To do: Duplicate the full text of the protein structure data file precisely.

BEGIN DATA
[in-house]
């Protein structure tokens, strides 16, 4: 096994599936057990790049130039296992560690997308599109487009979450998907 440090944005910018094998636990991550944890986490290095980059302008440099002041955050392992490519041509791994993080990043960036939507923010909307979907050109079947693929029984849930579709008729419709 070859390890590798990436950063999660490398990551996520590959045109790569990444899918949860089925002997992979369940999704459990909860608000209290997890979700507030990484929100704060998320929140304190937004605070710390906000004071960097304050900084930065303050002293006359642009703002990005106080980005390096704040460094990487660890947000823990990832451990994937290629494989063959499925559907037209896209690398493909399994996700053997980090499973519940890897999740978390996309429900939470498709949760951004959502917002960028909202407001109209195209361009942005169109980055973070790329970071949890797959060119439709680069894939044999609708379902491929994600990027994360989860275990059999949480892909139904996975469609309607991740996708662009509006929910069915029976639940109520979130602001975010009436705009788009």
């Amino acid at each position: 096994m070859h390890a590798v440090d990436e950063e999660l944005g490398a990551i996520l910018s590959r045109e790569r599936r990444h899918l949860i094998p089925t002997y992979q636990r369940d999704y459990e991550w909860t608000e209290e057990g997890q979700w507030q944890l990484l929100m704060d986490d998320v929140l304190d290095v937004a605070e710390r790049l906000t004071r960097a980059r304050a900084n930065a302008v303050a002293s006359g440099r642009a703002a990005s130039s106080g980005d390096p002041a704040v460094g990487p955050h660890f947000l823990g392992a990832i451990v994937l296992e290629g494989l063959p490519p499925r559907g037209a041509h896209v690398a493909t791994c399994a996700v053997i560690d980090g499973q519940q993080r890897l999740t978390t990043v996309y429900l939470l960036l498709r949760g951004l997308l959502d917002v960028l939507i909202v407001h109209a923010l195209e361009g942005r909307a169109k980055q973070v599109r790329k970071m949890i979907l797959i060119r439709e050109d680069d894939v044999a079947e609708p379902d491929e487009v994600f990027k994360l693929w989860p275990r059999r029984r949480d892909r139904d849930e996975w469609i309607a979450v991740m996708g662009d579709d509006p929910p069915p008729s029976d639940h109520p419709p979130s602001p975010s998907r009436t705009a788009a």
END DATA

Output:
[in-house]
């Protein structure tokens, strides 16, 4: 096994599936057990790049130039296992560690997308599109487009979450998907 440090944005910018094998636990991550944890986490290095980059302008440099002041955050392992490519041509791994993080990043960036939507923010909307979907050109079947693929029984849930579709008729419709 070859390890590798990436950063999660490398990551996520590959045109790569990444899918949860089925002997992979369940999704459990909860608000209290997890979700507030990484929100704060998320929140304190937004605070710390906000004071960097304050900084930065303050002293006359642009703002990005106080980005390096704040460094990487660890947000823990990832451990994937290629494989063959499925559907037209896209690398493909399994996700053997980090499973519940890897999740978390996309429900939470498709949760951004959502917002960028909202407001109209195209361009942005169109980055973070790329970071949890797959060119439709680069894939044999609708379902491929994600990027994360989860275990059999949480892909139904996975469609309607991740996708662009509006929910069915029976639940109520979130602001975010009436705009788009």
């Amino acid at each position: 096994m070859h390890a590798v440090d990436e950063e999660l944005g490398a990551i996520l910018s590959r045109e790569r599936r990444h899918l949860i094998p089925t002997y992979q636990r369940d999704y459990e991550w909860t608000e209290e057990g997890q979700w507030q944890l990484l929100m704060d986490d998320v929140l304190d290095v937004a605070e710390r790049l906000t004071r960097a980059r304050a900084n930065a302008v303050a002293s006359g440099r642009a703002a990005s130039s106080g980005d390096p002041a704040v460094g990487p955050h660890f947000l823990g392992a990832i451990v994937l296992e290629g494989l063959p490519p499925r559907g037209a041509h896209v690398a493909t791994c399994a996700v053997i560690d980090g499973q519940q993080r890897l999740t978390t990043v996309y429900l939470l960036l498709r949760g951004l997308l959502d917002v960028l939507i909202v407001h109209a923010l195209e361009g942005r909307a169109k980055q973070v599109r790329k970071m949890i979907l797959i060119r439709e050109d680069d894939v044999a079947e609708p379902d491929e487009v994600f990027k994360l693929w989860p275990r059999r029984r949480d892909r139904d849930e996975w469609i309607a979450v991740m996708g662009d579709d509006p929910p069915p008729s029976d639940h109520p419709p979130s602001p975010s998907r009436t705009a788009a």